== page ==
Book #07

A Dance With Dragons II: After the Feast by George R.R. Martin

The future of the Seven Kingdoms hangs in the balance.

In King’s Landing the Queen Regent, Cersei Lannister, awaits trial, abandoned by all those she trusted; while in the eastern city of Yunkai her brother Tyrion has been sold as a slave. From the Wall, having left his wife and the Red Priestess Melisandre under the protection of Jon Snow, Stannis Baratheon marches south to confront the Boltons at Winterfell. But beyond the Wall the wildling armies are massing for an assault…

On all sides bitter conflicts are reigniting, played out by a grand cast of outlaws and priests, soldiers and skinchangers, nobles and slaves. The tides of destiny will inevitably lead to the greatest dance of all. 

I thought this series was going to take me months to conquer, but rattling through seven mammoth novels in seven weeks is just testament to Martin’s skill. His pace, his tension, and his maddening plotlines have quickened my reading speed and my heart, and have led me to forego less important elements in my life, such as family, friends, and keeping my house clean. Maybe now I can return to some shadow of normality.

In the beginning, I was completely overwhelmed by this complex saga; now, I find myself an expert on hundreds of characters, main players or otherwise, their motivations, their relationships to each other, their vendettas, their love. It’s still overwhelming, but I feel so close to it, so fidgety to know the rest of their stories.

The final volume was far more engaging than some of its wandering predecessors; I smashed it in mere days. Some sections involved deliciously murderous, knuckle-biting, badass types of shockery, and I was living for it all.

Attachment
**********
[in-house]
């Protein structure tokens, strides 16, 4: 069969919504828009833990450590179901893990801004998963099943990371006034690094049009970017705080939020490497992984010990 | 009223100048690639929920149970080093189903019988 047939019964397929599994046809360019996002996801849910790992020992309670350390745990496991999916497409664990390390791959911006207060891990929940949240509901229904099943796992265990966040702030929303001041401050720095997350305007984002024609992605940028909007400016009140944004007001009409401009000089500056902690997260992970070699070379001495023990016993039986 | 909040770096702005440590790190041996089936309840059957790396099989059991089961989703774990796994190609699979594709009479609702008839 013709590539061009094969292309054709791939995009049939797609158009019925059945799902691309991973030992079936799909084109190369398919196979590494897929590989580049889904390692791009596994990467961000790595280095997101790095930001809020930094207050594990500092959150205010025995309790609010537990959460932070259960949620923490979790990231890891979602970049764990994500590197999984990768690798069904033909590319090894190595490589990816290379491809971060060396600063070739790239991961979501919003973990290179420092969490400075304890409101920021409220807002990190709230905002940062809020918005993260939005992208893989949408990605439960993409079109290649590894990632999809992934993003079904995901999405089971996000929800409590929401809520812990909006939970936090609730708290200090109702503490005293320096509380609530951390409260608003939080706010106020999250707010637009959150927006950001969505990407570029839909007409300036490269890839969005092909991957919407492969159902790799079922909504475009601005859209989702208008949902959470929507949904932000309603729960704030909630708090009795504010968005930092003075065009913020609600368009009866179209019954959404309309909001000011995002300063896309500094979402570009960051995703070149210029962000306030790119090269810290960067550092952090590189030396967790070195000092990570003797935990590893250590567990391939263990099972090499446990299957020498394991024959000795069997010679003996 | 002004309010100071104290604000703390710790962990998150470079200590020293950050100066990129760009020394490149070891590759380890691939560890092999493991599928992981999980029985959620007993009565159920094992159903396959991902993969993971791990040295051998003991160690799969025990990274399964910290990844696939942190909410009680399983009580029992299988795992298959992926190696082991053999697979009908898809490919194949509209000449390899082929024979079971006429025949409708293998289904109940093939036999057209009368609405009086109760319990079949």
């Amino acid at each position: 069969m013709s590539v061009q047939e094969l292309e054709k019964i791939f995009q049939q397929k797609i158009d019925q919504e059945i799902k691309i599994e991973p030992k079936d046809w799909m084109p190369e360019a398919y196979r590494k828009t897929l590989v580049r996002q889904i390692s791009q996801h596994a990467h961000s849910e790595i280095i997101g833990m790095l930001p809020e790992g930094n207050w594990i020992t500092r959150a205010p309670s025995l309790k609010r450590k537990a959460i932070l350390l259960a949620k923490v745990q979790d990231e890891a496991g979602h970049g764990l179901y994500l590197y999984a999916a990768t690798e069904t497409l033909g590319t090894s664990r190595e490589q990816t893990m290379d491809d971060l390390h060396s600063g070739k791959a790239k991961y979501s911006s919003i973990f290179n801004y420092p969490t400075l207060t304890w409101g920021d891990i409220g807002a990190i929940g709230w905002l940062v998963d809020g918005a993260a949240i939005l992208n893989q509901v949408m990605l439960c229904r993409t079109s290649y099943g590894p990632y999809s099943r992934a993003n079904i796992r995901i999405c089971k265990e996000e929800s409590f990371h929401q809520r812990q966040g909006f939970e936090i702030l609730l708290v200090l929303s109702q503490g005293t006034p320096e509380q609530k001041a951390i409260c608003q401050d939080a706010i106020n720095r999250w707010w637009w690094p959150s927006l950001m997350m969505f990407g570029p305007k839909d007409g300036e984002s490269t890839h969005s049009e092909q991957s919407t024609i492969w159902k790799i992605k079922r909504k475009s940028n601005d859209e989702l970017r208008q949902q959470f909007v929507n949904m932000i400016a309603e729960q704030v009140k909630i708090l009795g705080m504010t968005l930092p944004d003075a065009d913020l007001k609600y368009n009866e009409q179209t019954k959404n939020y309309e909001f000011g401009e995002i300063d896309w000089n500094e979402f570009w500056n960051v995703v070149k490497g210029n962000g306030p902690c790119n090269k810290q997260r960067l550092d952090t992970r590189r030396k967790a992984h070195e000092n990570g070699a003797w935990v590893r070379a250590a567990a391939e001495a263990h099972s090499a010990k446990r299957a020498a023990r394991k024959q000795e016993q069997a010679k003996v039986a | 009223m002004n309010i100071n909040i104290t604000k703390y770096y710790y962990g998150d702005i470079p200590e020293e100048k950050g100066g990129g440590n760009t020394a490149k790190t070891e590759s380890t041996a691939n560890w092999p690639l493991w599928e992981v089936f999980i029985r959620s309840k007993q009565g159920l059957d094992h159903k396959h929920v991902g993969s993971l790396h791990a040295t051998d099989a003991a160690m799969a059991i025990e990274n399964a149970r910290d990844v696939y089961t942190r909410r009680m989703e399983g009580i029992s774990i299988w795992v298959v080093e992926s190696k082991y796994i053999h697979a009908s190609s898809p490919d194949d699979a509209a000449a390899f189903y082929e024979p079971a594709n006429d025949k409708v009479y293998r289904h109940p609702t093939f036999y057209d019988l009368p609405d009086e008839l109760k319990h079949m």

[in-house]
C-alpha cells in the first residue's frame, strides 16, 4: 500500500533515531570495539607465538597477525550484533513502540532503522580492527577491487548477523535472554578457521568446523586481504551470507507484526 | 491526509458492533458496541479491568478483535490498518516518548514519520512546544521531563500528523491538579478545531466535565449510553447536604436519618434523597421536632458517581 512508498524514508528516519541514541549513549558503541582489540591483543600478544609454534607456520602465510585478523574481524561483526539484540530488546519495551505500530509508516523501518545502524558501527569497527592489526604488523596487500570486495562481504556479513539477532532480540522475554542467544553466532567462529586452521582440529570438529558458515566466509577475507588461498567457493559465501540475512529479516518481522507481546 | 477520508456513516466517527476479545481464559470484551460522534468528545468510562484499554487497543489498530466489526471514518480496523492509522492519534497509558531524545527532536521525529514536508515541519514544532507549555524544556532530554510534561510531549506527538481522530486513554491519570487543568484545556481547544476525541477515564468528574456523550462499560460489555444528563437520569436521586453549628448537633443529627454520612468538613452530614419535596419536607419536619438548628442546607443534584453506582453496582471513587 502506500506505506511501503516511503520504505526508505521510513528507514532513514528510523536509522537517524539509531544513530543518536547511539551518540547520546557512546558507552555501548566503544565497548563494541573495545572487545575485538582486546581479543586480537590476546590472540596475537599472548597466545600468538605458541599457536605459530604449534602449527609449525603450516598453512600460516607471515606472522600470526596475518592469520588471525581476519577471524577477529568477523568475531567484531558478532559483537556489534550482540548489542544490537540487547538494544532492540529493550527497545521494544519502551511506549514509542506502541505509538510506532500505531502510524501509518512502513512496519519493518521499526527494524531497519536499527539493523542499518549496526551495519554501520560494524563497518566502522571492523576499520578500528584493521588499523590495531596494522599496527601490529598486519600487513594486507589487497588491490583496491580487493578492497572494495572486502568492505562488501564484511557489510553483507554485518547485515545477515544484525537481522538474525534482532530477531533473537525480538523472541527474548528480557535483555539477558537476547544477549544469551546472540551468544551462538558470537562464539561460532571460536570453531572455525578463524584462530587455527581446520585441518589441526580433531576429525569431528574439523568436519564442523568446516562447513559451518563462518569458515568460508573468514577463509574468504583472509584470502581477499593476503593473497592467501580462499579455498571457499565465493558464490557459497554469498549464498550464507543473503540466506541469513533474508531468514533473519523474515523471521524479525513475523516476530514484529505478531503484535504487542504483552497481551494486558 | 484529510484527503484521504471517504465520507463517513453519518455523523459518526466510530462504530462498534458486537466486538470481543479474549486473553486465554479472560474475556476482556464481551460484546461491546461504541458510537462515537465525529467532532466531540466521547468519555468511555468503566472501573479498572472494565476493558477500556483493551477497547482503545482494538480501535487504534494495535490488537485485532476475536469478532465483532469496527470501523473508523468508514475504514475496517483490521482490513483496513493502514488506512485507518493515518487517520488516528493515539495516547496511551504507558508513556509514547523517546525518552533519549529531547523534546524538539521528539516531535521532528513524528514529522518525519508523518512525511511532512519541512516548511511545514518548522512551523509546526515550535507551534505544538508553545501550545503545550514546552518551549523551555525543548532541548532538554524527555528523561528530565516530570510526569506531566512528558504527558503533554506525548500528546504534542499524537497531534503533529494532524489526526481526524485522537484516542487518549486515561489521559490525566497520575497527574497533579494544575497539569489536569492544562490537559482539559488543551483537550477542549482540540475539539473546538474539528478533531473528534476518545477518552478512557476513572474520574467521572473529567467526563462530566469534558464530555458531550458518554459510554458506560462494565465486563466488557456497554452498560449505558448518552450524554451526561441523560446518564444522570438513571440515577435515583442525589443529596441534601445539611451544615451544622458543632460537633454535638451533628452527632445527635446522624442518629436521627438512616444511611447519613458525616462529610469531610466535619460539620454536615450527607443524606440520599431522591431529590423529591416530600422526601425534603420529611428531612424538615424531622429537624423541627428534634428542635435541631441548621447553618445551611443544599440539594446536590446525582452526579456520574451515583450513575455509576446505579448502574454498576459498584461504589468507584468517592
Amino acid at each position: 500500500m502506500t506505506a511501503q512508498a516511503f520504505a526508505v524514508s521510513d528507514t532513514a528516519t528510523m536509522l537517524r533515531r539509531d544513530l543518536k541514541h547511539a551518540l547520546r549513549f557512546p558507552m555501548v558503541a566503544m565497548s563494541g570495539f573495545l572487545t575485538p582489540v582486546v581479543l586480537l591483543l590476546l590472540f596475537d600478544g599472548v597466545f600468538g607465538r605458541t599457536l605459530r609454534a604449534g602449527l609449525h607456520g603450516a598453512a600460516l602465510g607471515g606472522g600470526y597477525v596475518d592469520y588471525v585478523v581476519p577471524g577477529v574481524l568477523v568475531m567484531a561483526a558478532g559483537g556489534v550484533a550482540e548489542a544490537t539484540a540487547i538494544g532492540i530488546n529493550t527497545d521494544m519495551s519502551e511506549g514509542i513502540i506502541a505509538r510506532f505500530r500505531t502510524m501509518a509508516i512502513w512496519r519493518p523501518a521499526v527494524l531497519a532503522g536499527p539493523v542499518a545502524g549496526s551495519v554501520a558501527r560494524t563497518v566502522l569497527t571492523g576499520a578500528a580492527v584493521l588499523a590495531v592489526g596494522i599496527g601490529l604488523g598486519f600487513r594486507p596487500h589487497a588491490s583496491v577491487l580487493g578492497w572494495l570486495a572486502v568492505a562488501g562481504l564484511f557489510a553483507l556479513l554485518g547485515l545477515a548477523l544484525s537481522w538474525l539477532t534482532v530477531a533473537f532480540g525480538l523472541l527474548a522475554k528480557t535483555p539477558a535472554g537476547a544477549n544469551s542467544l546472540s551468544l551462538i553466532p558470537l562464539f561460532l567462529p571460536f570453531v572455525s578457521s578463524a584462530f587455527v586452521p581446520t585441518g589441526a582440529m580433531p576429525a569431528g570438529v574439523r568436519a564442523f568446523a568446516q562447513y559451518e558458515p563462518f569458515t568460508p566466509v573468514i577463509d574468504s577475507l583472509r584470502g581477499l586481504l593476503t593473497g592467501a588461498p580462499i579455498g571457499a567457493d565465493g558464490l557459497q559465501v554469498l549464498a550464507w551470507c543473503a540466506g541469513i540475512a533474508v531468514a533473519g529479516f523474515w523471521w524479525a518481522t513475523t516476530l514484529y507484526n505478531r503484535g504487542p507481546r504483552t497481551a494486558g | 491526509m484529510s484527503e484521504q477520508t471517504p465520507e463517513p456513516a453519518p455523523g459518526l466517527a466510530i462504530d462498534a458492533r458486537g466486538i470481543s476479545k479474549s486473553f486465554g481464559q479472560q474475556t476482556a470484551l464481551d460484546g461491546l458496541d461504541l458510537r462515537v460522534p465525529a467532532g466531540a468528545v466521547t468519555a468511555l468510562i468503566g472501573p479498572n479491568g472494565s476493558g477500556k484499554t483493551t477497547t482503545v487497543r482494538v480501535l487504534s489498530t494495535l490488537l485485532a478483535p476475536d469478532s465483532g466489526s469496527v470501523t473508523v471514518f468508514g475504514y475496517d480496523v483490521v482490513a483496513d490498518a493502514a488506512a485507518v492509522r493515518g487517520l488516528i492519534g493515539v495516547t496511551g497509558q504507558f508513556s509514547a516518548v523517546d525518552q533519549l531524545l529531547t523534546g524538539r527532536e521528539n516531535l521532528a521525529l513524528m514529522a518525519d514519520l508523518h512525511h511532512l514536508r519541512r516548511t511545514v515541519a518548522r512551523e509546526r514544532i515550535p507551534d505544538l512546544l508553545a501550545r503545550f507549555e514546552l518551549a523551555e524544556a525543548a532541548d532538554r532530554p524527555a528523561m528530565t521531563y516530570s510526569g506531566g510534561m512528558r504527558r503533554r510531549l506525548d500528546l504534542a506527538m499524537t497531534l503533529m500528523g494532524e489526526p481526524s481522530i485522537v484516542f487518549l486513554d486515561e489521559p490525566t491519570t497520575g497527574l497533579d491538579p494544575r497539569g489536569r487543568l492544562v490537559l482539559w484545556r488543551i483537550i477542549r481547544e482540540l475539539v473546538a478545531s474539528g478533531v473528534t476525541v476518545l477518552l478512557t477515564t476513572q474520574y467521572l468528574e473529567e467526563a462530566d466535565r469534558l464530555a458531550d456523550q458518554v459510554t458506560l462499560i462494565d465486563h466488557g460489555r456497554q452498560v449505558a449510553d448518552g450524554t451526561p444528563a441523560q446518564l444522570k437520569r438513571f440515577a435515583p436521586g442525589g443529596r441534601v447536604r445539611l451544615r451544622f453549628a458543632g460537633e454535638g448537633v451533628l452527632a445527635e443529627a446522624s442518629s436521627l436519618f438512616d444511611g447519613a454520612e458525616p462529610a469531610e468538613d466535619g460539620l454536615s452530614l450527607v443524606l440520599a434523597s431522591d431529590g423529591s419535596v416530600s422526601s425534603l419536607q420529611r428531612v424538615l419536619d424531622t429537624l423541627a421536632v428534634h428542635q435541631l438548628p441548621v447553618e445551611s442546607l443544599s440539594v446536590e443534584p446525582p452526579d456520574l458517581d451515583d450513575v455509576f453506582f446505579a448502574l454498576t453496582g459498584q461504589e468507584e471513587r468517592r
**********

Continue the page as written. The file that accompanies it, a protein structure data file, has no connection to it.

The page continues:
Fire and blood, snow and swords, corpses, sorcerers, traitors, turncloaks – I have relished them throughout this journey. The foreshadowing, the symbols; so delectable that I believe I’m shock it’s all over (for now).  The best of all in this series is that there is no battle between good and evil. Everyone we meet is twisted, everyone is out to achieve their own gain, and the most delicious part is understanding why. Honour, vengeance, coin, faith, pride – whichever it was, Martin made us both love and hate his characters in equal measure. It seemed no one was above slicing a few guts out to advance – and it was gorgeous.

One complaint: if someone said “as useless as nipples on a breastplate” one more time, I was going to scream. How can everyone in this novel, no matter where they originate from, or which demographic they represent, have the same patter?

Now I join the other fans in waiting for Winds of Winter. Sources suggest this has been in the making for eight years already, so I can only hope I don’t have too long to wonder what’s happening in Westeros. Eight years, though – GRRM, get off your arse.